In today's highly specialized health care, we are often tempted to compartmentalize our lives, putting our professional interests in one corner and our spiritual concerns in another. Nightingale’s spiritual vision and her professional identity were seamlessly combined. As she put it, "My work is my must." Nightingale exemplifies a degree of courage and fearlessness that is rare in any era. She shows that it is possible to honor our spiritual vision and integrate it with the highest standards of nursing practice - to "walk our talk." By her example, she invites each of us to find our meaning and purpose - our own "must.”
Andrew Harvey an internationally renowned religious scholar and teacher states that when the deepest and most grounded spiritual vision is married to a practical and pragmatic drive to transform all existing political, economic, social institutions, and I will add health care, a sacred force - the power of wisdom and love in action - is born. This force he defines as Sacred Activism.
Nurse theorist, Jean Watson in her Theory of Human Caring asserts that caring is a science and transpersonal caring relationships are foundational to our work. She defines caring as a moral ideal, rather than an action, that is necessary for the preservation of humanity. She explains how caring, as an ideal, benefits the person as well as the healthcare provider. She believes healthcare provides must cultivate sensitivity to self and others through self reflection, awareness and spiritual practice by cultivating lovingkindness, developing authentic caring relationships, being fully present, attending to basic needs with caring consciousness, engaging in the artistry of caring-healing practices, and ministering to the spiritual needs of the person by maintaining human dignity and nurturing the soul.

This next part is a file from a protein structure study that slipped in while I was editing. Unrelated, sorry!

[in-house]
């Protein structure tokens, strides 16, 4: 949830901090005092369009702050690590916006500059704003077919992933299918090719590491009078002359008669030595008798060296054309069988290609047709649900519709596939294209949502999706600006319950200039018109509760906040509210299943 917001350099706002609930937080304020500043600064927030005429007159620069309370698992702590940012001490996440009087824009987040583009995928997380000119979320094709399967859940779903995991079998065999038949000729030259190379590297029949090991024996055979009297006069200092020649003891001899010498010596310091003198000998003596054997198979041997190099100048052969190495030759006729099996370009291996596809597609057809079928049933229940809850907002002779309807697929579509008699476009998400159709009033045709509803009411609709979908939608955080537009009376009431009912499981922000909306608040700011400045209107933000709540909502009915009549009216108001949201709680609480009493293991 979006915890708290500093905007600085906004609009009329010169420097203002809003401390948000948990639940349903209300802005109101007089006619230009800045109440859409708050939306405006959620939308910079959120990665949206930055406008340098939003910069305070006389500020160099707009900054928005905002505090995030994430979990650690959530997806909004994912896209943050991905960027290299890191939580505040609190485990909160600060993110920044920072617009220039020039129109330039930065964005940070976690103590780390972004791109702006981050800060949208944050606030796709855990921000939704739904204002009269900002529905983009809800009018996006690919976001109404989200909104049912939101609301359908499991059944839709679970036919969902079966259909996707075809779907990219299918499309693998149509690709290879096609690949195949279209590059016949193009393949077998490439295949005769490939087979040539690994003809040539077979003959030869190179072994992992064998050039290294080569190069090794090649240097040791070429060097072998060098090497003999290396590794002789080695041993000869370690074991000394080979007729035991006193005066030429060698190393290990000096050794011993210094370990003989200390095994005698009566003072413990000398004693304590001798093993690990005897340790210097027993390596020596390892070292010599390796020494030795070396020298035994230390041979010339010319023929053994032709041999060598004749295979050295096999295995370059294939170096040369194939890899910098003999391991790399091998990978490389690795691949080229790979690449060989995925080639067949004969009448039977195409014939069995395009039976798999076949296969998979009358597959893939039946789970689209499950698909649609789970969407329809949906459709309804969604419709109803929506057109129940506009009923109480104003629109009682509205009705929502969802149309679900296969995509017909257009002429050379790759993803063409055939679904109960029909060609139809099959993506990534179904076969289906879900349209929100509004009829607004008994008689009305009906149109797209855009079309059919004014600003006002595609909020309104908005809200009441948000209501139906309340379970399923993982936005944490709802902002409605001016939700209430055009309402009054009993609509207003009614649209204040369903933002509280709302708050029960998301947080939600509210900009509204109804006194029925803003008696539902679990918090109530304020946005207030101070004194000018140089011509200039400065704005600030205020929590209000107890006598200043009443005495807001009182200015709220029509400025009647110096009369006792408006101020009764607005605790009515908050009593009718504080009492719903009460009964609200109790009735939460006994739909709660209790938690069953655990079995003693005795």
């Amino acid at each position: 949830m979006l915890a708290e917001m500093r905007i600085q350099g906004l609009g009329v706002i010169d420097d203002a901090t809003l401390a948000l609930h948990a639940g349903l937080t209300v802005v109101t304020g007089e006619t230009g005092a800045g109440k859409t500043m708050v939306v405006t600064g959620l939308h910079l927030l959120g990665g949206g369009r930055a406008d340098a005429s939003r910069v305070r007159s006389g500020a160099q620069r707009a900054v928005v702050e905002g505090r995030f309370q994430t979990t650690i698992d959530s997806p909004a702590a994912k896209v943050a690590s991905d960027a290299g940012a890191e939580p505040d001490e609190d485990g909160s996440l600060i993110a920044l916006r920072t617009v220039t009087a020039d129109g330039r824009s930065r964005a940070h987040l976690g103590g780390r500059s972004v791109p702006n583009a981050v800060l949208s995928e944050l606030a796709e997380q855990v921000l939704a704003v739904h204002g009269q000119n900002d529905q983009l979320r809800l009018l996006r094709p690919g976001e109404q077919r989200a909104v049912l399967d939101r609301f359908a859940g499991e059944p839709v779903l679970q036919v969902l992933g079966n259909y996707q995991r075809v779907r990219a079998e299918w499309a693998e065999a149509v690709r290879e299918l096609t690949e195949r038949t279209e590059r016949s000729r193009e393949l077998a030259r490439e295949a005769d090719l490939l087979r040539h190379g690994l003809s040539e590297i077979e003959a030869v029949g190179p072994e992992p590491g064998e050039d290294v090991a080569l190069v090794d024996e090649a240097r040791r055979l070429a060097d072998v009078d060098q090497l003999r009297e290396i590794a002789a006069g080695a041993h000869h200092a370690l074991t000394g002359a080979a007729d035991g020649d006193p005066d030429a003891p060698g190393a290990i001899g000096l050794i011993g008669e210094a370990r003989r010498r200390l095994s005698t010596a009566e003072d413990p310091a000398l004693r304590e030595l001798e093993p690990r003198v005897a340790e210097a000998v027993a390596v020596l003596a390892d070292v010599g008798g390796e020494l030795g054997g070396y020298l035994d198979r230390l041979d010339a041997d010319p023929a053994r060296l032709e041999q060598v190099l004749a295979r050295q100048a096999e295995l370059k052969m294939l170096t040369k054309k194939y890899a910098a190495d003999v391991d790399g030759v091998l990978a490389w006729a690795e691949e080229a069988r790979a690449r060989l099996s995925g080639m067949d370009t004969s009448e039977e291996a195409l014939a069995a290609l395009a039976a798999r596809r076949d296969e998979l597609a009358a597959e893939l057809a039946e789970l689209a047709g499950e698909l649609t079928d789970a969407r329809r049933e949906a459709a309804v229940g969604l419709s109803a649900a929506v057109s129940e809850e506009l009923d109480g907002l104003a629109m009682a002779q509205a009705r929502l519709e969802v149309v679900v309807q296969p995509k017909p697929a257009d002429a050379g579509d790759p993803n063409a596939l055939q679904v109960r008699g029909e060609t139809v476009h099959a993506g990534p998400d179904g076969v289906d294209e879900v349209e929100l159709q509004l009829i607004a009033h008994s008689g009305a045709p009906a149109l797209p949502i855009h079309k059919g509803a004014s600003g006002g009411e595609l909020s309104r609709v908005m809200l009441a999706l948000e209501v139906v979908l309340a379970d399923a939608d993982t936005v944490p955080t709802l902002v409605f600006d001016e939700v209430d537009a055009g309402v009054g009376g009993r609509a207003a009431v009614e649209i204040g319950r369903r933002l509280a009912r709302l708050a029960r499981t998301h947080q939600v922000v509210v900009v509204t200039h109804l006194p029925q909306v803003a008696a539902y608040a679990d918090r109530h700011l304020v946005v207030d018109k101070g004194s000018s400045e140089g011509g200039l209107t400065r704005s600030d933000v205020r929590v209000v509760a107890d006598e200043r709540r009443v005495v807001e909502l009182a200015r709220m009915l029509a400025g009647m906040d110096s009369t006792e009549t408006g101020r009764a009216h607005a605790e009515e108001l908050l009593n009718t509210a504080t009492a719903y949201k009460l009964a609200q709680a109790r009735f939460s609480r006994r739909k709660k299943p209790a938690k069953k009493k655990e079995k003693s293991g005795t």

Amid the challenges we face in our nation, indeed the world - - it is easy to be overwhelmed by a sense of futility and hopelessness. As a nurse, and a recent cancer patient, I challenge us to embrace this radical way of looking at these challenges – not as health care reform, but health care transformation from the inside out in the form of personal transformation and empowerment through an encounter and special attention to the heart - for "sacred" and "heart" reflect a common meaning – it can generate the hope, courage, and vision required for our troubled times. We need to be connected to a vision of action that is inspiring, hopeful and rooted in deep spiritual wisdom and compassion.
To thrive in the current healthcare culture, we must create environments that redefine health, foster personal connection, and celebrate human potentiality. These environments must reflect and sustain the values and behaviors that are congruent with caring and healing.
It is my believe that this transformational process is not esoteric, but is entirely organic. This sacred activism is counteractive to the naysayer and do-nothings who are part of our problems. It is important to realize that this message is not a matter of philosophy, but of survival.
And so in the words of Nightingale, ‘So never lose an opportunity of urging a practical beginning, however small, for it is wonderful how often in such matters the mustard-seed germinates and roots itself.” Thank you.